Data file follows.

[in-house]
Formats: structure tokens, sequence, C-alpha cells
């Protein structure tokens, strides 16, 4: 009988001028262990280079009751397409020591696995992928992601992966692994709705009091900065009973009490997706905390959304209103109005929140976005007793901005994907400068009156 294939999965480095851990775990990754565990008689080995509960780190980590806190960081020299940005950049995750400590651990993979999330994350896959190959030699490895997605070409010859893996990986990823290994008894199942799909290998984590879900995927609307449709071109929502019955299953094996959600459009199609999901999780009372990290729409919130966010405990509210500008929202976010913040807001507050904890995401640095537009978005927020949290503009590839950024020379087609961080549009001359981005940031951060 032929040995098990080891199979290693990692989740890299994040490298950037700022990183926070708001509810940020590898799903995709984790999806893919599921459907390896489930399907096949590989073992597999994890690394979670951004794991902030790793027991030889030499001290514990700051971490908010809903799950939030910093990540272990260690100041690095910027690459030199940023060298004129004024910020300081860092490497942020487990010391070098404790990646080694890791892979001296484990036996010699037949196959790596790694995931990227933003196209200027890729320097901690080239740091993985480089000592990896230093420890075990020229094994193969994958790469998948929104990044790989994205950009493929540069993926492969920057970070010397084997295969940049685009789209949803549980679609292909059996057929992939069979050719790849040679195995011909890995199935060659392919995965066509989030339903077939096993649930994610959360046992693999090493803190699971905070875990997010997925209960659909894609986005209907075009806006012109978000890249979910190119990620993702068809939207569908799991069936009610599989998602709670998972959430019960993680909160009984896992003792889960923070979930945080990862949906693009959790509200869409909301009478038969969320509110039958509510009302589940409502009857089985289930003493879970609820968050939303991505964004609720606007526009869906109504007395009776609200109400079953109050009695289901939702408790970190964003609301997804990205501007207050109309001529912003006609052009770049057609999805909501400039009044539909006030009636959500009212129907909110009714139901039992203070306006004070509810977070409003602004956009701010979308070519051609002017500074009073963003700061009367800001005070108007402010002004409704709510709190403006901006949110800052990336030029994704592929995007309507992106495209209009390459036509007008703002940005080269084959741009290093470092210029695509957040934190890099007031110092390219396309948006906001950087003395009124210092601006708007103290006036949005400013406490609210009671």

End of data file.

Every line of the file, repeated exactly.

[in-house]
Formats: structure tokens, sequence, C-alpha cells
């Protein structure tokens, strides 16, 4: 009988001028262990280079009751397409020591696995992928992601992966692994709705009091900065009973009490997706905390959304209103109005929140976005007793901005994907400068009156 294939999965480095851990775990990754565990008689080995509960780190980590806190960081020299940005950049995750400590651990993979999330994350896959190959030699490895997605070409010859893996990986990823290994008894199942799909290998984590879900995927609307449709071109929502019955299953094996959600459009199609999901999780009372990290729409919130966010405990509210500008929202976010913040807001507050904890995401640095537009978005927020949290503009590839950024020379087609961080549009001359981005940031951060 032929040995098990080891199979290693990692989740890299994040490298950037700022990183926070708001509810940020590898799903995709984790999806893919599921459907390896489930399907096949590989073992597999994890690394979670951004794991902030790793027991030889030499001290514990700051971490908010809903799950939030910093990540272990260690100041690095910027690459030199940023060298004129004024910020300081860092490497942020487990010391070098404790990646080694890791892979001296484990036996010699037949196959790596790694995931990227933003196209200027890729320097901690080239740091993985480089000592990896230093420890075990020229094994193969994958790469998948929104990044790989994205950009493929540069993926492969920057970070010397084997295969940049685009789209949803549980679609292909059996057929992939069979050719790849040679195995011909890995199935060659392919995965066509989030339903077939096993649930994610959360046992693999090493803190699971905070875990997010997925209960659909894609986005209907075009806006012109978000890249979910190119990620993702068809939207569908799991069936009610599989998602709670998972959430019960993680909160009984896992003792889960923070979930945080990862949906693009959790509200869409909301009478038969969320509110039958509510009302589940409502009857089985289930003493879970609820968050939303991505964004609720606007526009869906109504007395009776609200109400079953109050009695289901939702408790970190964003609301997804990205501007207050109309001529912003006609052009770049057609999805909501400039009044539909006030009636959500009212129907909110009714139901039992203070306006004070509810977070409003602004956009701010979308070519051609002017500074009073963003700061009367800001005070108007402010002004409704709510709190403006901006949110800052990336030029994704592929995007309507992106495209209009390459036509007008703002940005080269084959741009290093470092210029695509957040934190890099007031110092390219396309948006906001950087003395009124210092601006708007103290006036949005400013406490609210009671």